Qatar peak oil and gas (update Aug 2022 data)

This is an update to a post of December 2018

Fig 1: Qatar crude & condensate, NGPLs and other liquids

Data are from the Energy Information Administration (starting in 1993)

Fig 2: Qatar annual oil production, consumption from various sources

The 2 crude peaks represent 2 production cycles as can also be seen when doing a Hubbert Linearization. In the fopllowing graph, we plot
y-Axis: annual production as percentage of cumulative production
x-Axis: cumulative production

Fig 3: Hubbert Linearization for Qatar’s crude oil

The dotted line trend up to 1987 pointed to 4.5 Gb total production which was in fact the remaining oil reserve (including condensate and NGLs) shown in the BP Statistical Review until 1996. The trend 2004-2021 points to 15 Gb but that may be too low as points of the last 4 years have been above the trend line.

Fig 4: Hubbert Linearization for Qatar’s crude oil & condensate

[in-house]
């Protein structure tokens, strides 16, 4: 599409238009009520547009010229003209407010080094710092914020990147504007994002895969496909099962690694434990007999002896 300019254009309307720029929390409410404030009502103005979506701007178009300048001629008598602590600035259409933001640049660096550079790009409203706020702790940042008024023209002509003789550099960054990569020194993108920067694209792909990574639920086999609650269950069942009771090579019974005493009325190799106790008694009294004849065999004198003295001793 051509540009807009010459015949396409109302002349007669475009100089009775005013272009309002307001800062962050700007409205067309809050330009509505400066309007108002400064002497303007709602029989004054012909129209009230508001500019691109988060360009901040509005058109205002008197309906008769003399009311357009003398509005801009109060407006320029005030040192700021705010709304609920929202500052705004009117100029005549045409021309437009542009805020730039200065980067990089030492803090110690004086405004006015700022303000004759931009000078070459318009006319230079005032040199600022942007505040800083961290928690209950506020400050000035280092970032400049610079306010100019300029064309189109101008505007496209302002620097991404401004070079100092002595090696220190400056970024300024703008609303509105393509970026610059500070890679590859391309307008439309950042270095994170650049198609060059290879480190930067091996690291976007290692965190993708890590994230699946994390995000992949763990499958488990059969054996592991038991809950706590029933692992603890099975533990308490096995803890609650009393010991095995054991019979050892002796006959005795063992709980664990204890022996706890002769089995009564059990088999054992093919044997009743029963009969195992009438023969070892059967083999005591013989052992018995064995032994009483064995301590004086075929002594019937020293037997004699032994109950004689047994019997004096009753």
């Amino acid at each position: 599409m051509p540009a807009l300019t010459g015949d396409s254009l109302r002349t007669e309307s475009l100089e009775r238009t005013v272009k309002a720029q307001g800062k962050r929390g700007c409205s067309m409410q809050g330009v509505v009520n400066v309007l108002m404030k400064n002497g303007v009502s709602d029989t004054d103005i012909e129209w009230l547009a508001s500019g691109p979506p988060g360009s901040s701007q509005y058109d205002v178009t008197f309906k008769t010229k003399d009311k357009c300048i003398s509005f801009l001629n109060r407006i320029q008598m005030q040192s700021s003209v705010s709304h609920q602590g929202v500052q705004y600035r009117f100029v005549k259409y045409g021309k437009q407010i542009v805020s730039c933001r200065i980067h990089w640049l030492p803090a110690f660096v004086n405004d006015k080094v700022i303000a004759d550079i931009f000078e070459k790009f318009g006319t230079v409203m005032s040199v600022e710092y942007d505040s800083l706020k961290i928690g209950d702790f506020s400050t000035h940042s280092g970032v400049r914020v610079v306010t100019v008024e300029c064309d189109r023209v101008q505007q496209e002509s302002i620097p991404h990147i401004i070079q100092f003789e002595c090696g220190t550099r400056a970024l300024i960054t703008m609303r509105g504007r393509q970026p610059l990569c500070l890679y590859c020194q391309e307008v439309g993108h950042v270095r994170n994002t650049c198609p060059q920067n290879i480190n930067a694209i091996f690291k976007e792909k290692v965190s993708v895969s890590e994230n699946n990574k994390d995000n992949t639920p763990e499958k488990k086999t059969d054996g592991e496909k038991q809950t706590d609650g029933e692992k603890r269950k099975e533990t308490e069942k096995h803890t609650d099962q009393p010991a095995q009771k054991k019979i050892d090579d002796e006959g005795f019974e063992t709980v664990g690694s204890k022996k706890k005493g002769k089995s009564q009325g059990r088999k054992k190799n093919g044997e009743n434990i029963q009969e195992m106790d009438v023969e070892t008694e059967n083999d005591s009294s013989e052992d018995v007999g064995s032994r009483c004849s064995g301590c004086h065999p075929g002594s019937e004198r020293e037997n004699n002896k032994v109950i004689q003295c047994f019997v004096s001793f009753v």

The trend of the data series 2012-21 points to 21 Gb but again there was an uptick in the last 2 years.
Rystad has remaining 2P reserves including condensate (which is substantial due to the gas fields) of 10 Gb.

Fig 5: Extract from Rystad’s resource table

Fig 6: Qatar crude oil exports

Fig 7: Oil and gas production together (gas converted to boe)

Fig 8: Qatargas LNG trains in Ras Laffan Industrial City

Fig 9: Qatar’s 14 LNG trains

Fig 10: Ownership and expiration dates of 14 LNG trains

Fig 11: Qatar LNG exports by destination


Fig 12: Location of North Field and South Pars

Note the possible conflicts with Iran’s South Pars field

9 Feb 2021

Qatar Petroleum makes FID on $28.7bn North Field East project
Qatar Petroleum has made a final investment decision (FID) for the $28.75bn North Field East project with a capacity of 33 million tonnes per annum (Mmtpa).

Said to be the largest of its kind globally, the North Field East project is expected to increase Qatar’s LNG production capacity to 110 mmtpa from 77 mmtpa.

In addition to the LNG, the project will have the capacity to produce condensate, LPG, ethane, sulphur, and helium.

Under the contract, the joint venture will build the four mega LNG trains with related utility facilities.

The contract also includes the construction of large CO₂ carbon capture and sequestration facility, which is expected to reduce more than 25% of greenhouse gas emissions when compared to similar LNG facilities. 

So gas has not peaked. But note how the new capacity is replacing expiring LNG trains (see Fig 10) built 25 years ago.

Fig 13: Qatar electricity generation